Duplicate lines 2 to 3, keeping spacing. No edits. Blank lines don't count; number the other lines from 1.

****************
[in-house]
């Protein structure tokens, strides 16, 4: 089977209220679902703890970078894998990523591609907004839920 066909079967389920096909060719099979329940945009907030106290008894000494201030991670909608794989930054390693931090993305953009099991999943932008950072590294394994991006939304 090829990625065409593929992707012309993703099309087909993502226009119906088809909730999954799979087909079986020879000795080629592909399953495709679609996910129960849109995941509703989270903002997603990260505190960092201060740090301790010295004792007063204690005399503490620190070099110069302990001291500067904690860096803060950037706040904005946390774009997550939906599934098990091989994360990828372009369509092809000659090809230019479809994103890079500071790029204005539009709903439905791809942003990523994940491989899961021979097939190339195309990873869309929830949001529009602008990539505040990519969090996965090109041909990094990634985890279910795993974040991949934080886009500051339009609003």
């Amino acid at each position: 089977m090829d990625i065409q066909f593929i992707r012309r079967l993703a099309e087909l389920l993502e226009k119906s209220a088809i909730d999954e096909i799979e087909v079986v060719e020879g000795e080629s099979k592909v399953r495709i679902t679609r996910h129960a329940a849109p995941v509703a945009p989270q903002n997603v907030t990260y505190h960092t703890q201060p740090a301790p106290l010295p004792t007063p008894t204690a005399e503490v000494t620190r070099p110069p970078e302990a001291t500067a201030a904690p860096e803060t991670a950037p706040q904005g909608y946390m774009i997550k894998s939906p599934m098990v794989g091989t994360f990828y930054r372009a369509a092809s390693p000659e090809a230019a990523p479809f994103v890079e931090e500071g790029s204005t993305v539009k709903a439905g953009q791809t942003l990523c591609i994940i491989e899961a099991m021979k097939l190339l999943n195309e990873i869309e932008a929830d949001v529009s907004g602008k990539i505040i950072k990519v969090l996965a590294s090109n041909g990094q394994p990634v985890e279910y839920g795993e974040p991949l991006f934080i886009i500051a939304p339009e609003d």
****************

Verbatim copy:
């Protein structure tokens, strides 16, 4: 089977209220679902703890970078894998990523591609907004839920 066909079967389920096909060719099979329940945009907030106290008894000494201030991670909608794989930054390693931090993305953009099991999943932008950072590294394994991006939304 090829990625065409593929992707012309993703099309087909993502226009119906088809909730999954799979087909079986020879000795080629592909399953495709679609996910129960849109995941509703989270903002997603990260505190960092201060740090301790010295004792007063204690005399503490620190070099110069302990001291500067904690860096803060950037706040904005946390774009997550939906599934098990091989994360990828372009369509092809000659090809230019479809994103890079500071790029204005539009709903439905791809942003990523994940491989899961021979097939190339195309990873869309929830949001529009602008990539505040990519969090996965090109041909990094990634985890279910795993974040991949934080886009500051339009609003």
């Amino acid at each position: 089977m090829d990625i065409q066909f593929i992707r012309r079967l993703a099309e087909l389920l993502e226009k119906s209220a088809i909730d999954e096909i799979e087909v079986v060719e020879g000795e080629s099979k592909v399953r495709i679902t679609r996910h129960a329940a849109p995941v509703a945009p989270q903002n997603v907030t990260y505190h960092t703890q201060p740090a301790p106290l010295p004792t007063p008894t204690a005399e503490v000494t620190r070099p110069p970078e302990a001291t500067a201030a904690p860096e803060t991670a950037p706040q904005g909608y946390m774009i997550k894998s939906p599934m098990v794989g091989t994360f990828y930054r372009a369509a092809s390693p000659e090809a230019a990523p479809f994103v890079e931090e500071g790029s204005t993305v539009k709903a439905g953009q791809t942003l990523c591609i994940i491989e899961a099991m021979k097939l190339l999943n195309e990873i869309e932008a929830d949001v529009s907004g602008k990539i505040i950072k990519v969090l996965a590294s090109n041909g990094q394994p990634v985890e279910y839920g795993e974040p991949l991006f934080i886009i500051a939304p339009e609003d």